There was an emergency at ZZZ Inc.—its secret developments became
known to a competing company! Of course, the primary suspects were the
employees of ZZZ Inc. System administrator Zhuchkov was asked to report who
of the employees had downloaded secret information from the server during the
week preceding the incident. Zhuchkov looked through the logs and found the
personal number and the data access code of the person who had done that. The
administrator gave this information to the company's management, and the same
evening the guilty employee disappeared without a trace and Zhuchkov was given
a bonus.
However, it soon turned out that Zhuchkov had mixed up some symbols both in the
personal number and in the data access code and the sacked employee had in fact
been innocent. To avoid such annoying mistakes in the future, Zhuchkov had
decided to find all the pairs of employees with similar numbers and check how
much their data access codes were similar.
Zhuckov considers two personal numbers similar if one of them can be
obtained from the other by inserting, deleting, or replacing one digit.
Personal numbers do not contain leading zeros. The employees of ZZZ Inc.
are numbered by consecutive integers starting from 1, and their data access codes are lines consisting of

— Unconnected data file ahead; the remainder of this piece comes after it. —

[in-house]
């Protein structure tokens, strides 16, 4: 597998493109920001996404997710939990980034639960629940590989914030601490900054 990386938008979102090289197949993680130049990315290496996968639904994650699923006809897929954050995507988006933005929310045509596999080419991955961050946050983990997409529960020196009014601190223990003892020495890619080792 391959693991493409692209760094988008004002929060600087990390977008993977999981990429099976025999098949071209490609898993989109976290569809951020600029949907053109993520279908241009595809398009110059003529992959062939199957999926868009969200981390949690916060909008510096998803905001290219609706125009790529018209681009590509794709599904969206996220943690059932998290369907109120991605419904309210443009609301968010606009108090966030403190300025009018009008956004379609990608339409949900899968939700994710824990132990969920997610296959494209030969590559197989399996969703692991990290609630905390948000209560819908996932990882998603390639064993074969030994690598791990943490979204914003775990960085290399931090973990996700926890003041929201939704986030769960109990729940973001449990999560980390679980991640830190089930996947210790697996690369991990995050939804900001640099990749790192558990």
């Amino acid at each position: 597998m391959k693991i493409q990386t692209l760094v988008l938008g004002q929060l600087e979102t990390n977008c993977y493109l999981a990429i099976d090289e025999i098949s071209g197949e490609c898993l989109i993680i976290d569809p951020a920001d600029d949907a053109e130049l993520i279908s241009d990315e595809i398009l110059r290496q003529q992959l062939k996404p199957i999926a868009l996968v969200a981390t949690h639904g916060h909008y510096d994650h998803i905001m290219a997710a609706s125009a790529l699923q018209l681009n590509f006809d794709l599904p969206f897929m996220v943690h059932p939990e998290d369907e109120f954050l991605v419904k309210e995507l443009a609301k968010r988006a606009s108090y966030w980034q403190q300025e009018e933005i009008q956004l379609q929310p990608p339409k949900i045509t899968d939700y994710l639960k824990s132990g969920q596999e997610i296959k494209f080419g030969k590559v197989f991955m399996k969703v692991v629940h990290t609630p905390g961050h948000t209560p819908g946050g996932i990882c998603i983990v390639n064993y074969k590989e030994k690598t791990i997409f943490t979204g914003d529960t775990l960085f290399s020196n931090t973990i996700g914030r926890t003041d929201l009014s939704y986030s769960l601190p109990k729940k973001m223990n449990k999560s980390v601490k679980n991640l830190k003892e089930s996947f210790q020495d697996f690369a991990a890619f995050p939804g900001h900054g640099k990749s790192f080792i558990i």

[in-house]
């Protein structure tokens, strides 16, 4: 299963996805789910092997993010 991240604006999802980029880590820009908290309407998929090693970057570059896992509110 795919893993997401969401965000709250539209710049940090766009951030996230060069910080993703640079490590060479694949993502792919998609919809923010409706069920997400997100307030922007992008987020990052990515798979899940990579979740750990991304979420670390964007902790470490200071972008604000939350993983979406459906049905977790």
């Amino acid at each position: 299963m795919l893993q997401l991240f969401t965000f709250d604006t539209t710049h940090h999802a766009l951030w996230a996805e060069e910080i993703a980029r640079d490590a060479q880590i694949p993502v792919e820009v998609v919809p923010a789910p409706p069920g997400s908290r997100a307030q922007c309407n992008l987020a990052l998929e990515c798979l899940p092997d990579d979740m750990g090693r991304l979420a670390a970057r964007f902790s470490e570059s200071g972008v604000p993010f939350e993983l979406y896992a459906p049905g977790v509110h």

four hexadecimal digits. For each pair of employees with similar personal
numbers, Zhuchkov wants to calculate the number of positions in which their
data access codes differ. Help Zhuchkov.
Input
The first line contains the number n of employees in ZZZ Inc.
(2 ≤ n ≤ 65536). The ith of the following n lines
contains the data access code of the employee whose personal number is i. The
data access codes consist of digits and lowercase English letters; they are
different for different employees.
Output
Output four spaceseparated integers. The ith integer
should be the number of pairs of employees whose personal numbers are similar
and whose data access codes differ in i positions.
Sample
input  output 

3
dead
beef
f00d
 0 0 2 1

Problem Author: Daniil Ayzenshteyn
Problem Source: XIV Open USU Championship